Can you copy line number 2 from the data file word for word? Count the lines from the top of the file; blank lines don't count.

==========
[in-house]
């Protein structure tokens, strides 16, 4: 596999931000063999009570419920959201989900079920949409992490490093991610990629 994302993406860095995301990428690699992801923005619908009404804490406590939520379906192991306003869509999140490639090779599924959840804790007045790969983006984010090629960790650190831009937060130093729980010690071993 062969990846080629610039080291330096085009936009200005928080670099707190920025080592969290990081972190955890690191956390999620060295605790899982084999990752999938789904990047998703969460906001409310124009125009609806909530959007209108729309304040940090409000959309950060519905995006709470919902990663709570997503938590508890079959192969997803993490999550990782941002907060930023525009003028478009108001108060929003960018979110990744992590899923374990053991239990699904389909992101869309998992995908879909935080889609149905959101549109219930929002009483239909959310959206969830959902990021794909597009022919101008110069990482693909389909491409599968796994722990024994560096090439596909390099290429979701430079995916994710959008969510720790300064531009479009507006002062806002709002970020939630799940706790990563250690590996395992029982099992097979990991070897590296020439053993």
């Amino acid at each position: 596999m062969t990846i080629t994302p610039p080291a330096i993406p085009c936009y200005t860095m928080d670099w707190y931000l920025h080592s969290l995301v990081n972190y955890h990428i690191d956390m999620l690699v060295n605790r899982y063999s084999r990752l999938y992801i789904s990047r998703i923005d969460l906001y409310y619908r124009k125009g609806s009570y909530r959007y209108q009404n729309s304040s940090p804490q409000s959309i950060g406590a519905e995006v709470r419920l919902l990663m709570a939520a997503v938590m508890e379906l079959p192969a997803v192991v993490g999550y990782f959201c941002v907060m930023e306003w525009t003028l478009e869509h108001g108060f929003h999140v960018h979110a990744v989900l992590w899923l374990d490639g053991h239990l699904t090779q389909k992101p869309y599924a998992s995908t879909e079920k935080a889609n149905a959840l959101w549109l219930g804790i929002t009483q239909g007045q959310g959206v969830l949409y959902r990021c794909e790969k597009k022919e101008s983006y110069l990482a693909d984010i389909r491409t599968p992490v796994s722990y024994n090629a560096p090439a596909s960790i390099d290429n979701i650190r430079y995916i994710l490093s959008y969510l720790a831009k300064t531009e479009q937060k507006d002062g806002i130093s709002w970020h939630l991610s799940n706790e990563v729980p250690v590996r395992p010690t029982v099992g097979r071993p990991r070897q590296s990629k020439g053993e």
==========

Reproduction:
């Protein structure tokens, strides 16, 4: 596999931000063999009570419920959201989900079920949409992490490093991610990629 994302993406860095995301990428690699992801923005619908009404804490406590939520379906192991306003869509999140490639090779599924959840804790007045790969983006984010090629960790650190831009937060130093729980010690071993 062969990846080629610039080291330096085009936009200005928080670099707190920025080592969290990081972190955890690191956390999620060295605790899982084999990752999938789904990047998703969460906001409310124009125009609806909530959007209108729309304040940090409000959309950060519905995006709470919902990663709570997503938590508890079959192969997803993490999550990782941002907060930023525009003028478009108001108060929003960018979110990744992590899923374990053991239990699904389909992101869309998992995908879909935080889609149905959101549109219930929002009483239909959310959206969830959902990021794909597009022919101008110069990482693909389909491409599968796994722990024994560096090439596909390099290429979701430079995916994710959008969510720790300064531009479009507006002062806002709002970020939630799940706790990563250690590996395992029982099992097979990991070897590296020439053993």